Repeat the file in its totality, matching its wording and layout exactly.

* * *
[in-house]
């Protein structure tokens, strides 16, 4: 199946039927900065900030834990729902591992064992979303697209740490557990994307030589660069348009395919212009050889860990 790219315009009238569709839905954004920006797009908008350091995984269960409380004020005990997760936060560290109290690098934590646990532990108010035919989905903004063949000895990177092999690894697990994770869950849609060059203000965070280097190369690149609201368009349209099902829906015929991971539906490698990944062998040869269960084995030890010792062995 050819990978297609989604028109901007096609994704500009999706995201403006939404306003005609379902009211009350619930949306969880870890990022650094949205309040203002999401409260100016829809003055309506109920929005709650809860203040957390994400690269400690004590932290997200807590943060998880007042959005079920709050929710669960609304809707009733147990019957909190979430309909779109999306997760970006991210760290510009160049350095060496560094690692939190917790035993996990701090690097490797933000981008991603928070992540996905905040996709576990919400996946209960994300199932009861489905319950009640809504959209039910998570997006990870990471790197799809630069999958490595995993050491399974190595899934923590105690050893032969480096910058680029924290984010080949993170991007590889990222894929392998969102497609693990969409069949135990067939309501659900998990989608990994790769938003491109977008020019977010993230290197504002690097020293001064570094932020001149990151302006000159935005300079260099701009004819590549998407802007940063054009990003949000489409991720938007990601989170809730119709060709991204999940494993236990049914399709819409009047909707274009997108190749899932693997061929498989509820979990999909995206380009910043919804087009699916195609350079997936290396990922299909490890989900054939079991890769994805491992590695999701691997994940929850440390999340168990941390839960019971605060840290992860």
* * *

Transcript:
[in-house]
């Protein structure tokens, strides 16, 4: 199946039927900065900030834990729902591992064992979303697209740490557990994307030589660069348009395919212009050889860990 790219315009009238569709839905954004920006797009908008350091995984269960409380004020005990997760936060560290109290690098934590646990532990108010035919989905903004063949000895990177092999690894697990994770869950849609060059203000965070280097190369690149609201368009349209099902829906015929991971539906490698990944062998040869269960084995030890010792062995 050819990978297609989604028109901007096609994704500009999706995201403006939404306003005609379902009211009350619930949306969880870890990022650094949205309040203002999401409260100016829809003055309506109920929005709650809860203040957390994400690269400690004590932290997200807590943060998880007042959005079920709050929710669960609304809707009733147990019957909190979430309909779109999306997760970006991210760290510009160049350095060496560094690692939190917790035993996990701090690097490797933000981008991603928070992540996905905040996709576990919400996946209960994300199932009861489905319950009640809504959209039910998570997006990870990471790197799809630069999958490595995993050491399974190595899934923590105690050893032969480096910058680029924290984010080949993170991007590889990222894929392998969102497609693990969409069949135990067939309501659900998990989608990994790769938003491109977008020019977010993230290197504002690097020293001064570094932020001149990151302006000159935005300079260099701009004819590549998407802007940063054009990003949000489409991720938007990601989170809730119709060709991204999940494993236990049914399709819409009047909707274009997108190749899932693997061929498989509820979990999909995206380009910043919804087009699916195609350079997936290396990922299909490890989900054939079991890769994805491992590695999701691997994940929850440390999340168990941390839960019971605060840290992860």